In the illustrated exemplary embodiment, the length of the individual electrodes in the direction of shift of the CCD amounts, for example, to 5 μm, the distance (gap width) between the individual electrodes amounts to 2 μm, and the gate width (at right angles to the direction of shift) amounts to approximately 200 μm. The thickness and the doping of the n-layer have been selected to be such that when a voltage VP is connected between the input electrode 5 and the electrodes (10 to 50) which produce the charge shift, the n-conducting layer 3 is evacuated of electrons. The voltage VP can vary between approximately -10 V and 0 V. In the illustrated exemplary embodiment VP =-2 V has been selected. When all the electrodes of the CCD are connected to the voltage VP, the entire n-conducting layer 3 is evacuated. If the voltage across the electrodes 10 and 11 is increased, electrons flow from the terminal contact 5 into the semiconductor zone beneath the gate electrodes 10 and 11. When the voltage VP is reconnected to the electrode 10, an electron parcel is thus stored beneath the electrode 11. If the voltage across the electrode 12 is now increased and the voltage across the electrode 11 is reduced, the electrons present in the zone beneath the electrode 11 flow into the zone beneath the electrode 12. The electron parcel is forwarded in a similar manner from the electrode 12 to the electrode 13, from the electrode 13 to the electrode 21, and so on until, at the output behind the electrode 50, it reaches the second ohmic contact 6 which is connected to the read-out circuit.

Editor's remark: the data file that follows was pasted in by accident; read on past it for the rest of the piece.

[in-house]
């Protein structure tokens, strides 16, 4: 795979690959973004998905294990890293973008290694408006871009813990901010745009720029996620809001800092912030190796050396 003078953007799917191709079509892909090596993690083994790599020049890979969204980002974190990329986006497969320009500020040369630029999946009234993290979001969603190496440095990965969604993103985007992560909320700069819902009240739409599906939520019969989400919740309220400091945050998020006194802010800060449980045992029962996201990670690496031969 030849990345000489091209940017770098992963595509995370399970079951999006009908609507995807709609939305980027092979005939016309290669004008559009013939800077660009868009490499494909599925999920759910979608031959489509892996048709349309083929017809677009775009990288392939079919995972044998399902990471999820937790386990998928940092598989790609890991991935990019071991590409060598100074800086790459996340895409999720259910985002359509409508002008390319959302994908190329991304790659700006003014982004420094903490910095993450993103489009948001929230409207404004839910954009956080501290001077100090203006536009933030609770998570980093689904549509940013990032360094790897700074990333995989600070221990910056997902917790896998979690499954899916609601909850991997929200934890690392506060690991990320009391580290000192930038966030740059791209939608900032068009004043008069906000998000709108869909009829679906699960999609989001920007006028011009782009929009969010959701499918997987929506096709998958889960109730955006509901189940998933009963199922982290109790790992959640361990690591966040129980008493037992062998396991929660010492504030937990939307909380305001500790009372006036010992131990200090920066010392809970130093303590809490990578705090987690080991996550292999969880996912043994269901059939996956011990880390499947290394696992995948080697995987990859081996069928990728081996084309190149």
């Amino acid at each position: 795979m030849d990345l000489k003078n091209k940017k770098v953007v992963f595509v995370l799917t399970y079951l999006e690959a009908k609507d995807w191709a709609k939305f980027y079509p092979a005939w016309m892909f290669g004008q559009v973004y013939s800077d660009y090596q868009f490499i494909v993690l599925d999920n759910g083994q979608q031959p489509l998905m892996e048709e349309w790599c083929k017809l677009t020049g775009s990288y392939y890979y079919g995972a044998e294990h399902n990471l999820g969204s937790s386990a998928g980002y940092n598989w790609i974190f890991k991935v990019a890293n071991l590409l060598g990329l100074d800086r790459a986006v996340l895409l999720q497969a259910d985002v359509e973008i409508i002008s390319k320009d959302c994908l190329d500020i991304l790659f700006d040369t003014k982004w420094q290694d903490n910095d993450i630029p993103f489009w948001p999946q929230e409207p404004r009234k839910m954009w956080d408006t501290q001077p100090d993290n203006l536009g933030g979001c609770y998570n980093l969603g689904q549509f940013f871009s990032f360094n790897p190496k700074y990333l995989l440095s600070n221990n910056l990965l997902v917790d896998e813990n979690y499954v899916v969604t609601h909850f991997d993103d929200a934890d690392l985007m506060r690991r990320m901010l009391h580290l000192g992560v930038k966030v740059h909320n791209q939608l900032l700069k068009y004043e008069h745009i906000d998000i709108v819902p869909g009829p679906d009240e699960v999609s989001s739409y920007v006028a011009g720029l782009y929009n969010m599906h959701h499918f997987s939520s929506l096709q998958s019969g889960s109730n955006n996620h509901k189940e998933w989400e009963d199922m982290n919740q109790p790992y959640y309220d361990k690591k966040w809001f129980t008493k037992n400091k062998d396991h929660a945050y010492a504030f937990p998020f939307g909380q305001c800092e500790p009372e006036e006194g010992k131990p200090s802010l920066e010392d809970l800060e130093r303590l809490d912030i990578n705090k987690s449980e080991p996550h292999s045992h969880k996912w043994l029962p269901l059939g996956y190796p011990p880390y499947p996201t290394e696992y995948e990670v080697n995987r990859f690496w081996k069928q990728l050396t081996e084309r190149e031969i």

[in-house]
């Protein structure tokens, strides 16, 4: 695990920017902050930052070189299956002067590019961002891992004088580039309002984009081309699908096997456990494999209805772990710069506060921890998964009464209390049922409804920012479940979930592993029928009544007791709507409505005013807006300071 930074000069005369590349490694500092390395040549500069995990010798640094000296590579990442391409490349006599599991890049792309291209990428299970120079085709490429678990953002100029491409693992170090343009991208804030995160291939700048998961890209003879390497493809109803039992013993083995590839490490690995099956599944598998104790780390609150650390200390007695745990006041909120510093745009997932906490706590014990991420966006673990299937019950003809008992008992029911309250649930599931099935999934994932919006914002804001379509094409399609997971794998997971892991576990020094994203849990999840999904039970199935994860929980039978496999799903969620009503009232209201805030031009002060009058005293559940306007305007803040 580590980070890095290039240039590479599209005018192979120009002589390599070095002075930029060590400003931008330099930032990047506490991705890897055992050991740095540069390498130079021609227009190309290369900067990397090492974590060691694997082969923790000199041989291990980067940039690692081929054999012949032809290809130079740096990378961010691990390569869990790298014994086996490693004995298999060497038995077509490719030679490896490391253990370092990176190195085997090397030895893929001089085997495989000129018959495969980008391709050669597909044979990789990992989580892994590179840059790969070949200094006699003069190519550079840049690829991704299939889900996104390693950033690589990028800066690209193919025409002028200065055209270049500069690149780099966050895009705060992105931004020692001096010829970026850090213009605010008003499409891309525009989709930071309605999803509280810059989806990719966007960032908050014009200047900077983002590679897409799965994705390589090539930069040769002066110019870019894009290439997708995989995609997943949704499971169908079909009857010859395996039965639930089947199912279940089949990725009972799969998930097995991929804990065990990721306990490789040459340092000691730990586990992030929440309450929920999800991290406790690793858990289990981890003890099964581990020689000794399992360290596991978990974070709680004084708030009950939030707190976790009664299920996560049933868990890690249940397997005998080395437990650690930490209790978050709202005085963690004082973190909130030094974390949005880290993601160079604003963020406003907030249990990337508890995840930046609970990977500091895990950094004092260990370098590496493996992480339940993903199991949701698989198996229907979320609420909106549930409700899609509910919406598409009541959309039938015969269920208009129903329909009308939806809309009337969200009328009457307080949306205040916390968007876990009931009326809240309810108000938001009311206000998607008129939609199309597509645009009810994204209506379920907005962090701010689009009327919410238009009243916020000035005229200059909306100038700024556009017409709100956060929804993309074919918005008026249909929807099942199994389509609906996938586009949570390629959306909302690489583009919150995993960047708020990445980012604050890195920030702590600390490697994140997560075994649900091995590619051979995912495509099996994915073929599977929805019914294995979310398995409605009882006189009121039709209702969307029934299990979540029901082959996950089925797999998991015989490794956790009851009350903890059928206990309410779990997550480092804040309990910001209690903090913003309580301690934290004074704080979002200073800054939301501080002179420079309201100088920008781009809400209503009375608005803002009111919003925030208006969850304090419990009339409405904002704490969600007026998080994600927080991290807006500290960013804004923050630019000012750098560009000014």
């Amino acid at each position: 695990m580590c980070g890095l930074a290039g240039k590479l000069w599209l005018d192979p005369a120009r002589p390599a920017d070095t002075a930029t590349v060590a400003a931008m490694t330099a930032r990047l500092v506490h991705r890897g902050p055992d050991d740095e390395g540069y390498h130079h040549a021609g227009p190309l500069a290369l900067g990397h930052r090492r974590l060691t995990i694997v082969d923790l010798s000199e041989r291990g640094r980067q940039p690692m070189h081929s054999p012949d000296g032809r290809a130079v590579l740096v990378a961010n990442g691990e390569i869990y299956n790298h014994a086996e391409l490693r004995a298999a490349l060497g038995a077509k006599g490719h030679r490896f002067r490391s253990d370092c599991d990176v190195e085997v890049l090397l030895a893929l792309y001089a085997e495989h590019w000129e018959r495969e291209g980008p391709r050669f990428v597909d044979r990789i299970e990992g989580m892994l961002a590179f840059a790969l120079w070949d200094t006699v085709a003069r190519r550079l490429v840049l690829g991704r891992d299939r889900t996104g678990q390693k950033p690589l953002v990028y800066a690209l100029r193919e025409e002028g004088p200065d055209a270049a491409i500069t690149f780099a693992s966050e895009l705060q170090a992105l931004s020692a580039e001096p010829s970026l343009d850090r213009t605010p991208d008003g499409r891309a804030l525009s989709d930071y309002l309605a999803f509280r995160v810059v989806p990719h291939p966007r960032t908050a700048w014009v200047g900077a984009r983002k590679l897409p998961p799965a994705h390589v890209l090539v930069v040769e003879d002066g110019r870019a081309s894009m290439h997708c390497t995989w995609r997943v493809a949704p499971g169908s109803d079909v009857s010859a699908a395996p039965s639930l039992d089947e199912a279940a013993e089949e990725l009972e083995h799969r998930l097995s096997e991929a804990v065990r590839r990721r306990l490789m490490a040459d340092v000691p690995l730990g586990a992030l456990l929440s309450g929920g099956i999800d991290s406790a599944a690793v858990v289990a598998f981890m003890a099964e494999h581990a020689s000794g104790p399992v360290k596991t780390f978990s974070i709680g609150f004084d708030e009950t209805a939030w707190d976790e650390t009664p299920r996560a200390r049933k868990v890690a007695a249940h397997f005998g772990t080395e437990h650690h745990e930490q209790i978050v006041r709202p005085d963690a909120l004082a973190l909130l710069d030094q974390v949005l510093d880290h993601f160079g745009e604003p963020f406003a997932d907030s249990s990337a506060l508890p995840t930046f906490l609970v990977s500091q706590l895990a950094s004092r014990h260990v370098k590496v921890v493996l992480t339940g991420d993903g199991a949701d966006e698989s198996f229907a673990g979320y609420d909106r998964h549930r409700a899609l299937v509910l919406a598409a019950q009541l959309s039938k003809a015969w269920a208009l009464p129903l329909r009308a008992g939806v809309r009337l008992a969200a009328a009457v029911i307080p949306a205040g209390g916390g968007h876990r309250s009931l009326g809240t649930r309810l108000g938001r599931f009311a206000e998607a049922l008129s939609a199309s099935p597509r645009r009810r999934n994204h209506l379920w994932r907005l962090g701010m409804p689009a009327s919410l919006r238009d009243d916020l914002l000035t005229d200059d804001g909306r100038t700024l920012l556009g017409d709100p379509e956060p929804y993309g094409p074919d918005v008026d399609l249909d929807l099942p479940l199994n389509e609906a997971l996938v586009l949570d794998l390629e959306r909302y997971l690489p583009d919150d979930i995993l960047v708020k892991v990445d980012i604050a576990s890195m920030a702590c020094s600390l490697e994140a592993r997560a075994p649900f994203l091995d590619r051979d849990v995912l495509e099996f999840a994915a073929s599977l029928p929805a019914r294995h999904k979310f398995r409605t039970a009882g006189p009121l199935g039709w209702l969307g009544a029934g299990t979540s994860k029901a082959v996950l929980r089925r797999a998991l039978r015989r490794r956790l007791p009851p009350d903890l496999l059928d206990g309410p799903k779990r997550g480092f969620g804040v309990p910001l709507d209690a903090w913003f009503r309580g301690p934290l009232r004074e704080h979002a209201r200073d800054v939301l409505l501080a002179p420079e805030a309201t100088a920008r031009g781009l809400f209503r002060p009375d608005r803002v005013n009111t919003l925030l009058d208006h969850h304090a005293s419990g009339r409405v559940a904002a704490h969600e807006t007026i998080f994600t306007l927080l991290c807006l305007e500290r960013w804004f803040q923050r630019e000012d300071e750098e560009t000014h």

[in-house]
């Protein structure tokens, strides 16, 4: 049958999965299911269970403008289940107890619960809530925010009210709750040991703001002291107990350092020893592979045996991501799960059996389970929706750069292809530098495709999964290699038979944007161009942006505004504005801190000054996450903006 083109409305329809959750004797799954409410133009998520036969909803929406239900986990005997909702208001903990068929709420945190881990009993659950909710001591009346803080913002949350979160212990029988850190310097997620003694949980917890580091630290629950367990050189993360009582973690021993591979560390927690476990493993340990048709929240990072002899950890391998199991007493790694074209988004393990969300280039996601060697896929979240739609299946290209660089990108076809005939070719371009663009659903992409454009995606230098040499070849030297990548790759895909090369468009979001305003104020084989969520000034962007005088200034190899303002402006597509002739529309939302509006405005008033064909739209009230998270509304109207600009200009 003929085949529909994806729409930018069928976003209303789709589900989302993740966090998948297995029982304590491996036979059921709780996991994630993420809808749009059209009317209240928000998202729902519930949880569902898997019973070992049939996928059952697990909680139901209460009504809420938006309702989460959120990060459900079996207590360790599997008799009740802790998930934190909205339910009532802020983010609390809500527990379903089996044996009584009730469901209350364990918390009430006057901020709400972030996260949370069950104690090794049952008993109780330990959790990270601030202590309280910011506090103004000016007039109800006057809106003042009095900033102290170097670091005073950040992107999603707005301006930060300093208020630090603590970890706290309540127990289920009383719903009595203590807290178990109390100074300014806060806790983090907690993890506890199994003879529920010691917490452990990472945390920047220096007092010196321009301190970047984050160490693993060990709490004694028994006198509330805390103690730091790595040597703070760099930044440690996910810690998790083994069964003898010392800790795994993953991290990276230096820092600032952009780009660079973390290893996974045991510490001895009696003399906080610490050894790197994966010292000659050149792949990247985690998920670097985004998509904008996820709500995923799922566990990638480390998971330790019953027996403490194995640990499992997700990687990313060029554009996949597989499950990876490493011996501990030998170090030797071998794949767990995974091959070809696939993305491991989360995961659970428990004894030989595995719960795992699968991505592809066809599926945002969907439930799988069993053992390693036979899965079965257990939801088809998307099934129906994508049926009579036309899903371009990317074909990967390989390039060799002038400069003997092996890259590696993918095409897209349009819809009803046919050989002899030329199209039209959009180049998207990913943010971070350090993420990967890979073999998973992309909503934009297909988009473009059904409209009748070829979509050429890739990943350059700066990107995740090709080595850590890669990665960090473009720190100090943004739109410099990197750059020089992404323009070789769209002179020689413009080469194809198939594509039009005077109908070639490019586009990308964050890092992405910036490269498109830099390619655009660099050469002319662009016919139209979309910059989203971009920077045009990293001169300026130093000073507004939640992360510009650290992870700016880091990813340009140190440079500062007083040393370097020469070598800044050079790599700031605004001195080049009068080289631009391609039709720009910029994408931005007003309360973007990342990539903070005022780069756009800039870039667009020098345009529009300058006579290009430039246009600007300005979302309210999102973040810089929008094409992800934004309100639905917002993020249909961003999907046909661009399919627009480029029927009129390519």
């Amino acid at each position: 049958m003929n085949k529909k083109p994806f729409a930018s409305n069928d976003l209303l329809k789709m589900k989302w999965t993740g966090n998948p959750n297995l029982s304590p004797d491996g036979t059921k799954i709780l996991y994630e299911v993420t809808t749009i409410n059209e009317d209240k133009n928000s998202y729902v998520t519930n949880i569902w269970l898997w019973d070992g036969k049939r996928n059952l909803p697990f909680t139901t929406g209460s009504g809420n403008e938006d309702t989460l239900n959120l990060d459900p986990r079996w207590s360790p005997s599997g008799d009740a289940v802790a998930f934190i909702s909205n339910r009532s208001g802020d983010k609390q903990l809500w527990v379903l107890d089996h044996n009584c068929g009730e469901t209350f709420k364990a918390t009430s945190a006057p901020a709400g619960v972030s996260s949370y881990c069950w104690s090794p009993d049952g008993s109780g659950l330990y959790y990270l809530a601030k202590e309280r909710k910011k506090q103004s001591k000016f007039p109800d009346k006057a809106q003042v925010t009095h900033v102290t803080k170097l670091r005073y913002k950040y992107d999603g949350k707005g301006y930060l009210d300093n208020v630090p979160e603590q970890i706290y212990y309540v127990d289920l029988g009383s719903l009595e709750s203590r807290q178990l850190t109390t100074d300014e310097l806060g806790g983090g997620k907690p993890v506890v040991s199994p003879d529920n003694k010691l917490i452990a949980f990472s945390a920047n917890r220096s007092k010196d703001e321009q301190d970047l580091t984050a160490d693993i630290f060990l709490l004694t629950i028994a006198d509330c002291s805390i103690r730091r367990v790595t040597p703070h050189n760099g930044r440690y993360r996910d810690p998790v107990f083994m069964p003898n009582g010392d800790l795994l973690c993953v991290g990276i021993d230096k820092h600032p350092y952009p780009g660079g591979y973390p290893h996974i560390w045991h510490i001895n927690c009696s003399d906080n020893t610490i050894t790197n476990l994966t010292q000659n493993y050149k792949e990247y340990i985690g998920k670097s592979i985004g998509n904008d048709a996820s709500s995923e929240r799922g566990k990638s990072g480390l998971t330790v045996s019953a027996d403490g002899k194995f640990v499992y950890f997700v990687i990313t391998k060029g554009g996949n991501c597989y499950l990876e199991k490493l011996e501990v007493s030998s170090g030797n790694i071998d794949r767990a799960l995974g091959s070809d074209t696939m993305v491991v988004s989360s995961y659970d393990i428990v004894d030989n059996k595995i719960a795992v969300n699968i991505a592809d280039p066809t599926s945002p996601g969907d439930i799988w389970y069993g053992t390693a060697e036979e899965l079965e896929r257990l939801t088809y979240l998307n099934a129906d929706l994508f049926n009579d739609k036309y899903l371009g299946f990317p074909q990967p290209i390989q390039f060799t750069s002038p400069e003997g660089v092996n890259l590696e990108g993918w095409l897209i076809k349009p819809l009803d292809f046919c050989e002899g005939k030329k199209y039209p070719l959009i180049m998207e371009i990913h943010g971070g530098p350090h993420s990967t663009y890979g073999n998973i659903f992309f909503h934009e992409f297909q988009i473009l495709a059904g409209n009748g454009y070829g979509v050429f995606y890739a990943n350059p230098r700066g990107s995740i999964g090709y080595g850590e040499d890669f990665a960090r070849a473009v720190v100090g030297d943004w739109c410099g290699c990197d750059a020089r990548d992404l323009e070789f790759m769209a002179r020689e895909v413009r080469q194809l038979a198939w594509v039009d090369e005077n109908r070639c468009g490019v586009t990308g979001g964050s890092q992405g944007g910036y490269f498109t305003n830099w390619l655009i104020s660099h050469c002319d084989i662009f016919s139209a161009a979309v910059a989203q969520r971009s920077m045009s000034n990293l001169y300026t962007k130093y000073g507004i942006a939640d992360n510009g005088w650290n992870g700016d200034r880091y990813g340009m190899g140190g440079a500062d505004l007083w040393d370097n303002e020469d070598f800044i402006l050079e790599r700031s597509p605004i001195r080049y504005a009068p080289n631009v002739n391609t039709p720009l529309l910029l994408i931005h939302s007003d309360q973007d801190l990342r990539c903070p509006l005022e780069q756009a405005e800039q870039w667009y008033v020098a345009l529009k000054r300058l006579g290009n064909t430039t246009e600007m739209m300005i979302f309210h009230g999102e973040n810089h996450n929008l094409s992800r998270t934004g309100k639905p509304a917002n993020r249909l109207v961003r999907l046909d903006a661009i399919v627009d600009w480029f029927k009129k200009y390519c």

It will be apparent to those skilled in the art that many modifications and variations may be effected without departing from the spirit and scope of the novel concepts of the present invention.

Patent Citations
Cited PatentFiling datePublication dateApplicantTitle
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Non-Patent Citations
Reference
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Referenced by
Citing PatentFiling datePublication dateApplicantTitle
US4503450 *Apr 25, 1984Mar 5, 1985U.S. Philips CorporationAccumulation mode bulk channel charge-coupled devices
US4554675 *Dec 16, 1982Nov 19, 1985Nippon Electric Co., Ltd.Charge transfer device operative at high speed
US4675714 *Jul 1, 1985Jun 23, 1987Rockwell International CorporationGapless gate charge coupled device
US4692993 *Oct 4, 1985Sep 15, 1987Clark Marion DSchottky barrier charge coupled device (CCD) manufacture
US4696533 *Jan 12, 1981Sep 29, 1987Massachusetts Institute Of TechnologySpatial light modulator
US5138416 *Jul 12, 1991Aug 11, 1992Xerox CorporationMulti-color photosensitive element with heterojunctions
US5614740 *Nov 30, 1994Mar 25, 1997Q-Dot, Inc.High-speed peristaltic CCD imager with GaAs fet output
WO1991014284A1 *Mar 6, 1991Sep 19, 1991Unisearch LimitedSchottky junction charge coupled device
Classifications
U.S. Classification257/217, 257/219, 377/60, 257/E29.149, 257/225, 257/E29.228
International ClassificationH01L29/765, H01L29/762, H01L21/339, H01L29/47
Cooperative ClassificationH01L29/765, H01L29/475
European ClassificationH01L29/765, H01L29/47B